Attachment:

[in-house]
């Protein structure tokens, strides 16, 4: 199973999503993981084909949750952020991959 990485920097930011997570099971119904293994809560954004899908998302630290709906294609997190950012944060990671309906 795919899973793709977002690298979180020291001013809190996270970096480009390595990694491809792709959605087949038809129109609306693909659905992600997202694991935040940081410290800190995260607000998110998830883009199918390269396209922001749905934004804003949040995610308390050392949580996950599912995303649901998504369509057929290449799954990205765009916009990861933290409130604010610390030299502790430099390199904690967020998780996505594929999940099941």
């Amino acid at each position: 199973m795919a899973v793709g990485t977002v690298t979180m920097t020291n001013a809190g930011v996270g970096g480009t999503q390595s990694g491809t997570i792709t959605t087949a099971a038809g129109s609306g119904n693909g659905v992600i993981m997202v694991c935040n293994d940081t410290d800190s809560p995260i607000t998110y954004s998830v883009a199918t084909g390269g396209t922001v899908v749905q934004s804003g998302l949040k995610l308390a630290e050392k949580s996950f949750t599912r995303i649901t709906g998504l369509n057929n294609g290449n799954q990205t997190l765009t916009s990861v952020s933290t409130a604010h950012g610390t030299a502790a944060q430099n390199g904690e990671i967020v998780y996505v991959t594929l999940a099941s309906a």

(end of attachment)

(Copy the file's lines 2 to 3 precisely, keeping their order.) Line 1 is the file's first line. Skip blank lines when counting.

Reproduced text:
């Protein structure tokens, strides 16, 4: 199973999503993981084909949750952020991959 990485920097930011997570099971119904293994809560954004899908998302630290709906294609997190950012944060990671309906 795919899973793709977002690298979180020291001013809190996270970096480009390595990694491809792709959605087949038809129109609306693909659905992600997202694991935040940081410290800190995260607000998110998830883009199918390269396209922001749905934004804003949040995610308390050392949580996950599912995303649901998504369509057929290449799954990205765009916009990861933290409130604010610390030299502790430099390199904690967020998780996505594929999940099941």
């Amino acid at each position: 199973m795919a899973v793709g990485t977002v690298t979180m920097t020291n001013a809190g930011v996270g970096g480009t999503q390595s990694g491809t997570i792709t959605t087949a099971a038809g129109s609306g119904n693909g659905v992600i993981m997202v694991c935040n293994d940081t410290d800190s809560p995260i607000t998110y954004s998830v883009a199918t084909g390269g396209t922001v899908v749905q934004s804003g998302l949040k995610l308390a630290e050392k949580s996950f949750t599912r995303i649901t709906g998504l369509n057929n294609g290449n799954q990205t997190l765009t916009s990861v952020s933290t409130a604010h950012g610390t030299a502790a944060q430099n390199g904690e990671i967020v998780y996505v991959t594929l999940a099941s309906a």